Buck looks over Sarasota renovations

Buck looks over Sarasota renovations

ST. PETERSBURG -- Orioles manager Buck Showalter said he's been in kept in the loop with the officials who are in charge of renovations at the team's Spring Training complex in Sarasota, Fla. With the team just a short drive away for the weekend series against Tampa Bay, Showalter spent about an hour on Friday morning going over pictures and overheads of the plans for the Orioles' revamped facility.

"The one thing I'd like to do is make the Major League practice field, make it the same dimensions as Camden Yards," Showalter said. "Same foul grounds, same fence in right field, same angles, same everything. So when we work down there, we are dealing with the same challenges we have at Camden Yards. We can't do anything about the wind direction -- we tried that -- but we have to get Mother Nature to help us there."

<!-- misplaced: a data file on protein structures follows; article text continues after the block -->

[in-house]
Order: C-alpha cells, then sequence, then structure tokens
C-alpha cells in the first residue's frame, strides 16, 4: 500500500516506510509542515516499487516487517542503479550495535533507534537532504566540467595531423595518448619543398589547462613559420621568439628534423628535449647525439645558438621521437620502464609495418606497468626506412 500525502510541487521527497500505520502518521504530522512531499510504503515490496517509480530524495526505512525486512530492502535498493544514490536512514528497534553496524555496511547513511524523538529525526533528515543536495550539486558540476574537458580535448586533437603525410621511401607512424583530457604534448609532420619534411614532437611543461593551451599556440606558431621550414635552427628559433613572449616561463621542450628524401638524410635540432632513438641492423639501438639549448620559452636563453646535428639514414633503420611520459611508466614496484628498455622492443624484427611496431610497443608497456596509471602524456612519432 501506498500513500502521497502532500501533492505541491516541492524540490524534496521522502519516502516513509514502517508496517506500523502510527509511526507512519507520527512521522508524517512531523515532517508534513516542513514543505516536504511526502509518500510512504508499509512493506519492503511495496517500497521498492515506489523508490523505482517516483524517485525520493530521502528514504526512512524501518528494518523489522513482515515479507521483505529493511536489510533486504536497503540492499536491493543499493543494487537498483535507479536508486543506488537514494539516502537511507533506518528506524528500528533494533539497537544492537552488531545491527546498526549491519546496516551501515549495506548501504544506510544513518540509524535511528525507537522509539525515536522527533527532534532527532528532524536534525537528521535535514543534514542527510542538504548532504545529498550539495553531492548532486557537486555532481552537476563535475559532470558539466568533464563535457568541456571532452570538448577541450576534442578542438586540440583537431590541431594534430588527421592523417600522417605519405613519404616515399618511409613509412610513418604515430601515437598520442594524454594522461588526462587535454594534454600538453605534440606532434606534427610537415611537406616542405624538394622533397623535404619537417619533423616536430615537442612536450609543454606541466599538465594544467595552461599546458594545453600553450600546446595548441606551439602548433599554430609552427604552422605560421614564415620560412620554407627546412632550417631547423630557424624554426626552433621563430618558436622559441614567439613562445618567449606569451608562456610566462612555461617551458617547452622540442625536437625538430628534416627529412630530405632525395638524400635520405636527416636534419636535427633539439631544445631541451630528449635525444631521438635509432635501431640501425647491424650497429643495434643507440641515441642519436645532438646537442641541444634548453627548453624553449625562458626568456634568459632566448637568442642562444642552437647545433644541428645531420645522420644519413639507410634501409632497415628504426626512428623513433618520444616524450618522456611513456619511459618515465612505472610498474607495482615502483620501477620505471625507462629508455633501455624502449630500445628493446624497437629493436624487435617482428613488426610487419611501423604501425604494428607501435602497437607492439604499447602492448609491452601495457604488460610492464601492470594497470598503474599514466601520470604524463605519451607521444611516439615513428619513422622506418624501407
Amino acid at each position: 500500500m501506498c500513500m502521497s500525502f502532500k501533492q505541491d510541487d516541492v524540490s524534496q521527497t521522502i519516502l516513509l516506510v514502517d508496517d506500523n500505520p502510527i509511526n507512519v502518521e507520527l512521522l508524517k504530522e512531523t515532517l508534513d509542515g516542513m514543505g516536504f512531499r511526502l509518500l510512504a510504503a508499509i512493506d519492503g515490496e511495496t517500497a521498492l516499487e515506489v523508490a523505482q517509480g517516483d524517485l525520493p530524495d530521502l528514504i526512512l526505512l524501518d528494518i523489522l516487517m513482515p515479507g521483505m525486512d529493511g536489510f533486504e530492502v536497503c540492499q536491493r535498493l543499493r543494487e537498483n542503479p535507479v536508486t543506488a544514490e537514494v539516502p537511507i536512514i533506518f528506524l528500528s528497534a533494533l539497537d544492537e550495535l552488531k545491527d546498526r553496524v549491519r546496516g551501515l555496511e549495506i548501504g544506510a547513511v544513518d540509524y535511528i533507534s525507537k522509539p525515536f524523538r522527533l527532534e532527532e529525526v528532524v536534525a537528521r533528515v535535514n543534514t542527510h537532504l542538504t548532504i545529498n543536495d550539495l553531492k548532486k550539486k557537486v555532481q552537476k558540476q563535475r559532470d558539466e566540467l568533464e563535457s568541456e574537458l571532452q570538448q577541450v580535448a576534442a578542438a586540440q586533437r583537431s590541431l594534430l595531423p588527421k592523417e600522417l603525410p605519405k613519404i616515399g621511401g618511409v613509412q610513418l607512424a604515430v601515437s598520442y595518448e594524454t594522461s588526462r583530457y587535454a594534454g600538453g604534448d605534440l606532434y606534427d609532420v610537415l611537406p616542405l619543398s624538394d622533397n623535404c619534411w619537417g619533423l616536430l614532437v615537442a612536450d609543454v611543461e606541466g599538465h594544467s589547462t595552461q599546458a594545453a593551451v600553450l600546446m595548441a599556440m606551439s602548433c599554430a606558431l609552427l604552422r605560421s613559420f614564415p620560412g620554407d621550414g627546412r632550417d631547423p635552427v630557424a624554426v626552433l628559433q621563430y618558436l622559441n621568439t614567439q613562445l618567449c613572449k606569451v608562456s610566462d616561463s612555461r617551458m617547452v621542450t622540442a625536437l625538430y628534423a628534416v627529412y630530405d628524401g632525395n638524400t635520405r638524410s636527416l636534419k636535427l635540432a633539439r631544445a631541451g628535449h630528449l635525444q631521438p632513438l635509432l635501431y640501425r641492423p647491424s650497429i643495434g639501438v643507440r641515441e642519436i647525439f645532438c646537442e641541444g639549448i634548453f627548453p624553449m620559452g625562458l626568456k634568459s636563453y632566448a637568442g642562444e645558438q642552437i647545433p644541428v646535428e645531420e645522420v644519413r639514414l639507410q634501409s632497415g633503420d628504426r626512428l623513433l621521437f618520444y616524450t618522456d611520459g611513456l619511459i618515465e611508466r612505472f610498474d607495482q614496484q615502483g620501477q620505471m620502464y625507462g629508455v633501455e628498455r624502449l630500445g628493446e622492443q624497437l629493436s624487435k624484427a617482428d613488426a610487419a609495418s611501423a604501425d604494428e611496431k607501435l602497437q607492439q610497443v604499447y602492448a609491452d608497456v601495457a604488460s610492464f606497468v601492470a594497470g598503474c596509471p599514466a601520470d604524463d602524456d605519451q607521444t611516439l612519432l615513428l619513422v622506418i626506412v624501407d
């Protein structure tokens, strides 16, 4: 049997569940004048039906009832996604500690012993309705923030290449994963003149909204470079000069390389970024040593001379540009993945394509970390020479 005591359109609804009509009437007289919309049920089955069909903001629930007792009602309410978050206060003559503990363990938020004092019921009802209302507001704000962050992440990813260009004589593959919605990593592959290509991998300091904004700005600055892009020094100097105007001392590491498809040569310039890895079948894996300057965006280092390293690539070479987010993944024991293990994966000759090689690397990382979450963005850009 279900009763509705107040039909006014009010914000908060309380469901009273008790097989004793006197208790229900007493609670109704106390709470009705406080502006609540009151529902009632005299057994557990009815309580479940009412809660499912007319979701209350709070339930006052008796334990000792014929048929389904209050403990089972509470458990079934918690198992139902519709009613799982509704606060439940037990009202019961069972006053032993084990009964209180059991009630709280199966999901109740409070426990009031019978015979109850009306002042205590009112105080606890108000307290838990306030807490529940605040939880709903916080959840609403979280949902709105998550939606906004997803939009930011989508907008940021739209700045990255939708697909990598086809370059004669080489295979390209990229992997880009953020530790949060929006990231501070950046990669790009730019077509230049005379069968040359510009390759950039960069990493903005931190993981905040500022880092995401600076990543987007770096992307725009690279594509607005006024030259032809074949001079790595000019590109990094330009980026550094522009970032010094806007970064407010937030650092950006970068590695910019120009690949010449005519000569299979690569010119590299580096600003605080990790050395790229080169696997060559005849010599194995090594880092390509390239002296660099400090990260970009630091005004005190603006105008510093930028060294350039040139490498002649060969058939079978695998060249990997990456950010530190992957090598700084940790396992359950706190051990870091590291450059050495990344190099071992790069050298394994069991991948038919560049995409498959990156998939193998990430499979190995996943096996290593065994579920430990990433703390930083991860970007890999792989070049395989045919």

The Orioles will also need a little luck if the Major League clubhouse will be completed, with the priority being having the stadium and surrounding fields done for next spring. Sarasota County won its lawsuits on virtually every front, as a judge ruled Thursday that the $31.2 million Spring Training contract with the Baltimore Orioles stands.

Baltimore agreed in July 2009 to move to Sarasota from Fort Lauderdale, Fla., in a deal that was contingent upon $31.2 million worth of renovations being completed at Ed Smith Stadium and a Minor League complex at nearby Twin Lakes Park. Renovations at both sites were to begin in April, but a lawsuit filed against Sarasota County by a pair of citizen groups forced a two-month delay. Regardless, most of the renovations are expected to be completed by the time the team reports in mid-February.

"Some of the people that designed Camden Yards are involved with [Sarsasota's project], which is a good thing," Showalter said. "I know we come back [to St. Petersburg] in September, I wanted to make sure there wasn't going to be some much dirt moved around. We had to make a couple adjustments from the baseball functionability issues."